Special Konversatorium on Friday, 9. April 2021, 10:30

Sandra Schmidlehner
20 + 20
Edi Gröller

During the treatment process of a patient the physician usually requests a Laboratory Report (e.g. a blood count) from the laboratory. The delivery of the Laboratory Report is ususally performed via fax or letter to the treating physician. The structured laboratory data, which were initially generated by the laboratory, are not available for the physician. Furthermore, the physician has to import the Laboratory Report manually to the Electronic Medical Record (EMR) system. Thus, enabling the electronic data exchange between a laboratory and relevant healthcare providers improves the current treatment processes.The aim was the connection between a laboratory and an existing distributed Health Information Exchange (HIE), where several healthcare providers are connected to exchange medical documents via the Cross-Enterprise Document Sharing (XDS) profile. A challenge was to perform the integration transparently with existing established exchange mechanisms and interfaces. While the Laboratory Information System (LIS) sends laboratory data via Health Level 7 (HL7) V2 messages over Transmission Control Protocol/Internet Protocol (TCP/IP), the HIE follows the document-based approach, and exchanges documents via XDS transactions over SOAP 1.2.A Clinical Data Repository (CDR) has been established for the storage and management of the laboratory data as Fast Healthcare Interoperability Resources (FHIR) resources. Furthermore, a Health Service Bus (HSB) has been developed to support the communication between the LIS, the CDR, and the HIE participating systems and components. The Clinical Document Architecture (CDA) standard was used to create a structured laboratory document, which has been exchanged with the participating healthcare providers of the HIE. The HSB integrates translation engines, which are responsible for the mapping from HL7 V2 messages into FHIR resources and further from FHIR resources into CDA documents.The integration of the laboratory with the HIE was successful. An adequate mapping between the HL7 V2, FHIR, and CDA standards has been specified. Gaps between the particular standards have been identified and if necessary, an extension of the data structure has been defined. FHIR has proven its suitability as a flexible and robust storage format and its ability to provide the appropriate data structure to map laboratory data from HL7 V2 and convert FHIR resources to a CDA document.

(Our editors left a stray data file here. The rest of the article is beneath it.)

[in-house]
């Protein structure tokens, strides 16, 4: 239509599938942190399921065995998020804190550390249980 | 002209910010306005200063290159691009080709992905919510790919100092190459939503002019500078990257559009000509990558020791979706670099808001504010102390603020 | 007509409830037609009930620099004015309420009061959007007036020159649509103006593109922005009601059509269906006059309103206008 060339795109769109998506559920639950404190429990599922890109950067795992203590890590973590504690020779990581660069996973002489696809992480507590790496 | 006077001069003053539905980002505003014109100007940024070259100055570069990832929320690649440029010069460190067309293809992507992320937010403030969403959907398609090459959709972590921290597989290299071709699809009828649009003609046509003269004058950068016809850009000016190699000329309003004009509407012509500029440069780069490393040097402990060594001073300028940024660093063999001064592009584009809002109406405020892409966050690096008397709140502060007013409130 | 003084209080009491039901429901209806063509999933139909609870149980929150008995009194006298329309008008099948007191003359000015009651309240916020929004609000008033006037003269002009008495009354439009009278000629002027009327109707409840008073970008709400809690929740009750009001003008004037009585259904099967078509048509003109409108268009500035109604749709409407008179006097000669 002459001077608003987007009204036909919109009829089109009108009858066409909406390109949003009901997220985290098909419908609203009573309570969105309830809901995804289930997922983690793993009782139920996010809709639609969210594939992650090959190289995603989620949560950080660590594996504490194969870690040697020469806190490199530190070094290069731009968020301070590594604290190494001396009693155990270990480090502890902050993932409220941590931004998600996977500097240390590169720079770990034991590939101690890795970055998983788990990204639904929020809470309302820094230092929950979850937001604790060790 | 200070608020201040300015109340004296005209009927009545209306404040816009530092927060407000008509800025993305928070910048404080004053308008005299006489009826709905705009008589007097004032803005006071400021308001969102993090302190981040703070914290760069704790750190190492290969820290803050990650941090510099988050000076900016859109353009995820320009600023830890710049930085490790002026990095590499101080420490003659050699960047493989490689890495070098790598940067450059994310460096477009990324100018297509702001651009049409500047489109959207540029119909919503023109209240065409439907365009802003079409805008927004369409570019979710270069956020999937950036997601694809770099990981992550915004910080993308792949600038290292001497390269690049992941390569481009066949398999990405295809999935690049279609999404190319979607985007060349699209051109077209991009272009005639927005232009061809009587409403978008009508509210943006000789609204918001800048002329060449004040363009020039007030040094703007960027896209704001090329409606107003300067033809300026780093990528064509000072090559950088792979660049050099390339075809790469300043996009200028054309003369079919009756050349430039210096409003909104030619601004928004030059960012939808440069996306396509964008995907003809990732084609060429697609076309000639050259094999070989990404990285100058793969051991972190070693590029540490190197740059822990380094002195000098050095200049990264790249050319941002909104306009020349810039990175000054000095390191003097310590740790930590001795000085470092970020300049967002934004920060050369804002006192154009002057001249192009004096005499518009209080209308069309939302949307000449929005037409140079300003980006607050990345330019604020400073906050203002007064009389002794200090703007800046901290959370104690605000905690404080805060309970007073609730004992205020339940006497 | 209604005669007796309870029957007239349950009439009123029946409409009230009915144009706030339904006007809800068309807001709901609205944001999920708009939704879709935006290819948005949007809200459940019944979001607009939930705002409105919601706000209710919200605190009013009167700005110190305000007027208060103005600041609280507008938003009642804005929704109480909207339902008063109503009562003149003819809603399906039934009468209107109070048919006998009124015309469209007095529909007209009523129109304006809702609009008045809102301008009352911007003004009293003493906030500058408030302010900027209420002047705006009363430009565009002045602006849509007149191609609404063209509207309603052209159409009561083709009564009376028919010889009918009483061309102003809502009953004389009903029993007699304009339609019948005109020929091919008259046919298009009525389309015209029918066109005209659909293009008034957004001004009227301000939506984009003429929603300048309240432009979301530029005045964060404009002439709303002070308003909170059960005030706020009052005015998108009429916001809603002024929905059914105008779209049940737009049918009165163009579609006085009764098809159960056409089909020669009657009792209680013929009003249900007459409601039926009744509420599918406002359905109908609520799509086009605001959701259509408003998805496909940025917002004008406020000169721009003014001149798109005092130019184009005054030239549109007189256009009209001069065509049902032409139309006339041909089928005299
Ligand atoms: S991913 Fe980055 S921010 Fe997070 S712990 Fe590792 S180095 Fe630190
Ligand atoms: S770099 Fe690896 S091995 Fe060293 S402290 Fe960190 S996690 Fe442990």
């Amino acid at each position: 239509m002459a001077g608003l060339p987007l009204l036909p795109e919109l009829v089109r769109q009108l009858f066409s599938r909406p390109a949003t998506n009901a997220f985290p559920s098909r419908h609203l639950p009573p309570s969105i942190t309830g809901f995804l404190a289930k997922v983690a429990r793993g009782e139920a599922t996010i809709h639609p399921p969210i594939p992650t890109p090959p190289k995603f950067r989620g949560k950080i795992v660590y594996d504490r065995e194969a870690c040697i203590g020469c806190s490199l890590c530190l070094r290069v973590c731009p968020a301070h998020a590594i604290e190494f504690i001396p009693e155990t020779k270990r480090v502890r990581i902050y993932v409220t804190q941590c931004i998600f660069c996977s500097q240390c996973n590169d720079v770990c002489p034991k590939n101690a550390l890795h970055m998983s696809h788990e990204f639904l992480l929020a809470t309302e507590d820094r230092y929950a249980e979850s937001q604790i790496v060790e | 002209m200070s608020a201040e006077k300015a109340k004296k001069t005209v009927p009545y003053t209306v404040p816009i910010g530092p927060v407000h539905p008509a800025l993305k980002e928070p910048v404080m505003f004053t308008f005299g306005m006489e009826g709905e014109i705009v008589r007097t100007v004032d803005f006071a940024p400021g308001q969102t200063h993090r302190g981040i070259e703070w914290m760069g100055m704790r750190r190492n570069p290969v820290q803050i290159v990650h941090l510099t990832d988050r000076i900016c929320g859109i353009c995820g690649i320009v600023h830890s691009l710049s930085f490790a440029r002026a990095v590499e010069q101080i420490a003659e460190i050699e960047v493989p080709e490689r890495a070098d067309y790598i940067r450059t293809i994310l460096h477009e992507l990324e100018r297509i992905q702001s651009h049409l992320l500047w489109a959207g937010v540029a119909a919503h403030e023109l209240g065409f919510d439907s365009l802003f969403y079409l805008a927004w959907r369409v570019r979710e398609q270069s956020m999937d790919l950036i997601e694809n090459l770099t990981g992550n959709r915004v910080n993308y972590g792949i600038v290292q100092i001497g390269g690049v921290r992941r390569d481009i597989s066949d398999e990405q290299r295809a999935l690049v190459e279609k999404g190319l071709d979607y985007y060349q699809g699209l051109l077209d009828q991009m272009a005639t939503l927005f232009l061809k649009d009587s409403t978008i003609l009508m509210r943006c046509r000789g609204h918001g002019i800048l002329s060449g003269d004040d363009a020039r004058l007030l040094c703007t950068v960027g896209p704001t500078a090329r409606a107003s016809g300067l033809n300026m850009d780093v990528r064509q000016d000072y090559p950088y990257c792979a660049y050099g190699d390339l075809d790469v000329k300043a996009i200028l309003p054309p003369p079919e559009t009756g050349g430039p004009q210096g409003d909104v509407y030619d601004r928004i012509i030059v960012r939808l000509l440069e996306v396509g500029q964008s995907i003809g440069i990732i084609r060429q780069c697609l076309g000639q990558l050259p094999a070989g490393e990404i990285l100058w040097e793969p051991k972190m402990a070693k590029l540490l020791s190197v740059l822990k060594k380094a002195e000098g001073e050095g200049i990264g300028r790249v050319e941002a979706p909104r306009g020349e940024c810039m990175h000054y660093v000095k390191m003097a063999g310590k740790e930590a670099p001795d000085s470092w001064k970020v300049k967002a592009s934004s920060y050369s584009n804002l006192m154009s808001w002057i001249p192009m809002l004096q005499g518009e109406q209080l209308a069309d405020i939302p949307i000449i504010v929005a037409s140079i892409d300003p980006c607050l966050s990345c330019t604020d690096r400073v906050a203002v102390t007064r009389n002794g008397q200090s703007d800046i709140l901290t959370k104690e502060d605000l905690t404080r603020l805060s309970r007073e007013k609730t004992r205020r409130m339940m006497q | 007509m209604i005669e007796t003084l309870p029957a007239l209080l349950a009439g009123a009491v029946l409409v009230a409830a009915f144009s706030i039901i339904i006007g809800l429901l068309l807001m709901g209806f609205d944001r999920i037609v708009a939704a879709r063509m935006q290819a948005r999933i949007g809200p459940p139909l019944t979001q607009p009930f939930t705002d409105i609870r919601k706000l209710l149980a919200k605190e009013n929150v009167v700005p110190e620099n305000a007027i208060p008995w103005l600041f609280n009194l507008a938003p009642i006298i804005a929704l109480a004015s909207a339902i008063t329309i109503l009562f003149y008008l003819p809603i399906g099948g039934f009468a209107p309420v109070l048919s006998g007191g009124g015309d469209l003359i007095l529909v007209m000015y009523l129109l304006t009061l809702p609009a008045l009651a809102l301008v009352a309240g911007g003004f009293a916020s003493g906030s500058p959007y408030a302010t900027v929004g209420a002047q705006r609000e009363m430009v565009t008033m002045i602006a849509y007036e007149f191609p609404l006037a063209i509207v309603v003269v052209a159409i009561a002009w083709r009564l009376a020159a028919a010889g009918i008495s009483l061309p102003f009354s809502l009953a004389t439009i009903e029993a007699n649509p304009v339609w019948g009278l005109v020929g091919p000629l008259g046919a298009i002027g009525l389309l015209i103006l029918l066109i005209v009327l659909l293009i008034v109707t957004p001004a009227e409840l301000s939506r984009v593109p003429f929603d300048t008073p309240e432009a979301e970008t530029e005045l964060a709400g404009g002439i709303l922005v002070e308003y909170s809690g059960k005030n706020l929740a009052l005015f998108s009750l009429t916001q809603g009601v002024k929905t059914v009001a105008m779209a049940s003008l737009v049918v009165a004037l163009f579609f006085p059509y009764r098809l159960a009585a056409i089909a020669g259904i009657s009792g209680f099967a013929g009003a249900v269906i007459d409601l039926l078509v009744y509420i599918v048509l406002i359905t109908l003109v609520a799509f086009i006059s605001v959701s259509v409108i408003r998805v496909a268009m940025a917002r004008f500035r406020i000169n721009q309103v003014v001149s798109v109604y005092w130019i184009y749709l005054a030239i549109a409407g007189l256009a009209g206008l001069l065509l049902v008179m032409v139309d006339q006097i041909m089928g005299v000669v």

Lukas Eibensteiner (193-02 Computer Graphics)
20 + 20
Michael Wimmer

Prior works on music composition with grammars tend to focus on the generation of sequential structures, such as melodies, harmonic progressions, and rhythmic patterns. While the natural form of the sentence is a sequence, this does not have to be reflected in the chronology of the piece. Shape grammar researchers have long internalized this perspective and use grammars to distribute geometric entities across multiple spatial dimensions. We take inspiration from these works and allow free placement of our musical entities on the timeline. With overlapping entities we can model chords, preludes, drum patterns, voicespolyphony on small and large scales. Beyond a foundational discussion of functional techniques for polyphonic composition with non-deterministic context-free grammars, we present the implementation and practical application of an automated composition system developed on these principles.